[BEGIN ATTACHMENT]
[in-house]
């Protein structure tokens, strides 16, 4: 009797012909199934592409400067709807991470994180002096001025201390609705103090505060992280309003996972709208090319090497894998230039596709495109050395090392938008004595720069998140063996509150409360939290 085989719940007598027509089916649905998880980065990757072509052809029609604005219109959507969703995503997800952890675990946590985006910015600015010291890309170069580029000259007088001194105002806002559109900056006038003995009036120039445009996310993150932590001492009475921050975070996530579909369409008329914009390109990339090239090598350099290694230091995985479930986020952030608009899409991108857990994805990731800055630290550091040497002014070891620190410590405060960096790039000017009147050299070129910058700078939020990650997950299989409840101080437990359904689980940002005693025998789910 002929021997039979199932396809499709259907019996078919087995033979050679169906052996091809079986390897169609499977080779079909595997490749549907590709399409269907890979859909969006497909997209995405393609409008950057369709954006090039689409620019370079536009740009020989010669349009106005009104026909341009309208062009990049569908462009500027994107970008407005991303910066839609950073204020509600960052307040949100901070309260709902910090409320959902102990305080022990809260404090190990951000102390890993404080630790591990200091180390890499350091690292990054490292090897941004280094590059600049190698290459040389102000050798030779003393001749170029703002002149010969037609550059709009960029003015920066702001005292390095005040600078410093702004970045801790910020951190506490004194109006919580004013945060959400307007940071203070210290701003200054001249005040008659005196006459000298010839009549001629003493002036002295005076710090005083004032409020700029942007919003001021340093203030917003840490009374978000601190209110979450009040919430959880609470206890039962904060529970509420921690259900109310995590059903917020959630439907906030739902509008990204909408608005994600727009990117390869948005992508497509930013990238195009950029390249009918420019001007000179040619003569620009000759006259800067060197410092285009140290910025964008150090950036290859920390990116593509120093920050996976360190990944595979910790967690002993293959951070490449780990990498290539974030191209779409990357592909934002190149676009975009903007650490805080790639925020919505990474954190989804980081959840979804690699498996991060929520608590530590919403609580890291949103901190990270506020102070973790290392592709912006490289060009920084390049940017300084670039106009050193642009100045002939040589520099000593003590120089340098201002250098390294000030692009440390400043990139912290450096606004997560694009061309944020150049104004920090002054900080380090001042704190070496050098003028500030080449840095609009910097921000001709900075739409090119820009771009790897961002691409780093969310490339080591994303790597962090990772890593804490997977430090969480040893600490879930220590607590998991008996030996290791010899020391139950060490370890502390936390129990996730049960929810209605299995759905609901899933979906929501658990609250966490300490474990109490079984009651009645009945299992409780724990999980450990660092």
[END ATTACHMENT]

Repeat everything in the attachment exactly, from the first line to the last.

[in-house]
């Protein structure tokens, strides 16, 4: 009797012909199934592409400067709807991470994180002096001025201390609705103090505060992280309003996972709208090319090497894998230039596709495109050395090392938008004595720069998140063996509150409360939290 085989719940007598027509089916649905998880980065990757072509052809029609604005219109959507969703995503997800952890675990946590985006910015600015010291890309170069580029000259007088001194105002806002559109900056006038003995009036120039445009996310993150932590001492009475921050975070996530579909369409008329914009390109990339090239090598350099290694230091995985479930986020952030608009899409991108857990994805990731800055630290550091040497002014070891620190410590405060960096790039000017009147050299070129910058700078939020990650997950299989409840101080437990359904689980940002005693025998789910 002929021997039979199932396809499709259907019996078919087995033979050679169906052996091809079986390897169609499977080779079909595997490749549907590709399409269907890979859909969006497909997209995405393609409008950057369709954006090039689409620019370079536009740009020989010669349009106005009104026909341009309208062009990049569908462009500027994107970008407005991303910066839609950073204020509600960052307040949100901070309260709902910090409320959902102990305080022990809260404090190990951000102390890993404080630790591990200091180390890499350091690292990054490292090897941004280094590059600049190698290459040389102000050798030779003393001749170029703002002149010969037609550059709009960029003015920066702001005292390095005040600078410093702004970045801790910020951190506490004194109006919580004013945060959400307007940071203070210290701003200054001249005040008659005196006459000298010839009549001629003493002036002295005076710090005083004032409020700029942007919003001021340093203030917003840490009374978000601190209110979450009040919430959880609470206890039962904060529970509420921690259900109310995590059903917020959630439907906030739902509008990204909408608005994600727009990117390869948005992508497509930013990238195009950029390249009918420019001007000179040619003569620009000759006259800067060197410092285009140290910025964008150090950036290859920390990116593509120093920050996976360190990944595979910790967690002993293959951070490449780990990498290539974030191209779409990357592909934002190149676009975009903007650490805080790639925020919505990474954190989804980081959840979804690699498996991060929520608590530590919403609580890291949103901190990270506020102070973790290392592709912006490289060009920084390049940017300084670039106009050193642009100045002939040589520099000593003590120089340098201002250098390294000030692009440390400043990139912290450096606004997560694009061309944020150049104004920090002054900080380090001042704190070496050098003028500030080449840095609009910097921000001709900075739409090119820009771009790897961002691409780093969310490339080591994303790597962090990772890593804490997977430090969480040893600490879930220590607590998991008996030996290791010899020391139950060490370890502390936390129990996730049960929810209605299995759905609901899933979906929501658990609250966490300490474990109490079984009651009645009945299992409780724990999980450990660092």